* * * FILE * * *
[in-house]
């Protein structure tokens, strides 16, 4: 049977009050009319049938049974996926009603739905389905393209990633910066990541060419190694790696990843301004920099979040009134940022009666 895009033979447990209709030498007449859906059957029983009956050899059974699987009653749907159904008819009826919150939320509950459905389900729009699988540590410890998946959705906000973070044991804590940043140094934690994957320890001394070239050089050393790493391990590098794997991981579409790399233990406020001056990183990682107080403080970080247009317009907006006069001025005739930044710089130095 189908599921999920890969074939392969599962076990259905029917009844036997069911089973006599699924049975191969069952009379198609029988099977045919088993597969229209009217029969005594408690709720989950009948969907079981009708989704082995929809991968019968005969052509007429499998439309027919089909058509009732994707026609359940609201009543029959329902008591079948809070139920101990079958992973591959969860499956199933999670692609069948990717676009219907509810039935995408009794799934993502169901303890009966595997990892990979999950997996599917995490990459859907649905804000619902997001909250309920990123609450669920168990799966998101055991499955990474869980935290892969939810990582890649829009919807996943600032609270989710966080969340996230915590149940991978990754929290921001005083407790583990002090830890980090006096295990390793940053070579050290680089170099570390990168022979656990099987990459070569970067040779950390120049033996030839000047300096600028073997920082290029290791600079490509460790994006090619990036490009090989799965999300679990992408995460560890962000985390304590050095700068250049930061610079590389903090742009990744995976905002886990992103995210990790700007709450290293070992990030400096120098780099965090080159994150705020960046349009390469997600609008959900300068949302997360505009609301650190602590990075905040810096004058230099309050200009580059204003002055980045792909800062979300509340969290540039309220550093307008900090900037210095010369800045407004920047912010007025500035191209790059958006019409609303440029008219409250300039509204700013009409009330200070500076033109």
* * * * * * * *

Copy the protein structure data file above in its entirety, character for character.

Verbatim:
[in-house]
């Protein structure tokens, strides 16, 4: 049977009050009319049938049974996926009603739905389905393209990633910066990541060419190694790696990843301004920099979040009134940022009666 895009033979447990209709030498007449859906059957029983009956050899059974699987009653749907159904008819009826919150939320509950459905389900729009699988540590410890998946959705906000973070044991804590940043140094934690994957320890001394070239050089050393790493391990590098794997991981579409790399233990406020001056990183990682107080403080970080247009317009907006006069001025005739930044710089130095 189908599921999920890969074939392969599962076990259905029917009844036997069911089973006599699924049975191969069952009379198609029988099977045919088993597969229209009217029969005594408690709720989950009948969907079981009708989704082995929809991968019968005969052509007429499998439309027919089909058509009732994707026609359940609201009543029959329902008591079948809070139920101990079958992973591959969860499956199933999670692609069948990717676009219907509810039935995408009794799934993502169901303890009966595997990892990979999950997996599917995490990459859907649905804000619902997001909250309920990123609450669920168990799966998101055991499955990474869980935290892969939810990582890649829009919807996943600032609270989710966080969340996230915590149940991978990754929290921001005083407790583990002090830890980090006096295990390793940053070579050290680089170099570390990168022979656990099987990459070569970067040779950390120049033996030839000047300096600028073997920082290029290791600079490509460790994006090619990036490009090989799965999300679990992408995460560890962000985390304590050095700068250049930061610079590389903090742009990744995976905002886990992103995210990790700007709450290293070992990030400096120098780099965090080159994150705020960046349009390469997600609008959900300068949302997360505009609301650190602590990075905040810096004058230099309050200009580059204003002055980045792909800062979300509340969290540039309220550093307008900090900037210095010369800045407004920047912010007025500035191209790059958006019409609303440029008219409250300039509204700013009409009330200070500076033109």